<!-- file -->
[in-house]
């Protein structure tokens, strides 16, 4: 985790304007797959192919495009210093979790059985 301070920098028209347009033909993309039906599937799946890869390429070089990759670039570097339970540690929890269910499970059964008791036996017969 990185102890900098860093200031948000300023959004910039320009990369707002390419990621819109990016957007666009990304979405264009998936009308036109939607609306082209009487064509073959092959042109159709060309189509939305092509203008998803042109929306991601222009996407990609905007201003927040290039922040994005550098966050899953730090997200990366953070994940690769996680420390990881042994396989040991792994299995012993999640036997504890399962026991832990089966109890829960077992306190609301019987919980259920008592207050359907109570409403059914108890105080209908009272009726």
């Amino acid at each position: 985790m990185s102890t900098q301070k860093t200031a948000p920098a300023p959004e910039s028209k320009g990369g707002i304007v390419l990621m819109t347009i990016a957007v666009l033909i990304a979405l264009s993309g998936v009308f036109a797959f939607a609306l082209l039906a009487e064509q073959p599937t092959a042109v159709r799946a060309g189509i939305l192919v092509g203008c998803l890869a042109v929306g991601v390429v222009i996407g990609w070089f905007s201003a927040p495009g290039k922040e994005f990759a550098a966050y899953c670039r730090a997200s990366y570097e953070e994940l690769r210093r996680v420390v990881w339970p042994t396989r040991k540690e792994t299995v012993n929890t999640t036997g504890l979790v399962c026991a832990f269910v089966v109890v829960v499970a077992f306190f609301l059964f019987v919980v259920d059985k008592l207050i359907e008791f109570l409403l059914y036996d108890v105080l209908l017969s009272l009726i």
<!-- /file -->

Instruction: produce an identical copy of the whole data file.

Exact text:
[in-house]
């Protein structure tokens, strides 16, 4: 985790304007797959192919495009210093979790059985 301070920098028209347009033909993309039906599937799946890869390429070089990759670039570097339970540690929890269910499970059964008791036996017969 990185102890900098860093200031948000300023959004910039320009990369707002390419990621819109990016957007666009990304979405264009998936009308036109939607609306082209009487064509073959092959042109159709060309189509939305092509203008998803042109929306991601222009996407990609905007201003927040290039922040994005550098966050899953730090997200990366953070994940690769996680420390990881042994396989040991792994299995012993999640036997504890399962026991832990089966109890829960077992306190609301019987919980259920008592207050359907109570409403059914108890105080209908009272009726």
């Amino acid at each position: 985790m990185s102890t900098q301070k860093t200031a948000p920098a300023p959004e910039s028209k320009g990369g707002i304007v390419l990621m819109t347009i990016a957007v666009l033909i990304a979405l264009s993309g998936v009308f036109a797959f939607a609306l082209l039906a009487e064509q073959p599937t092959a042109v159709r799946a060309g189509i939305l192919v092509g203008c998803l890869a042109v929306g991601v390429v222009i996407g990609w070089f905007s201003a927040p495009g290039k922040e994005f990759a550098a966050y899953c670039r730090a997200s990366y570097e953070e994940l690769r210093r996680v420390v990881w339970p042994t396989r040991k540690e792994t299995v012993n929890t999640t036997g504890l979790v399962c026991a832990f269910v089966v109890v829960v499970a077992f306190f609301l059964f019987v919980v259920d059985k008592l207050i359907e008791f109570l409403l059914y036996d108890v105080l209908l017969s009272l009726i």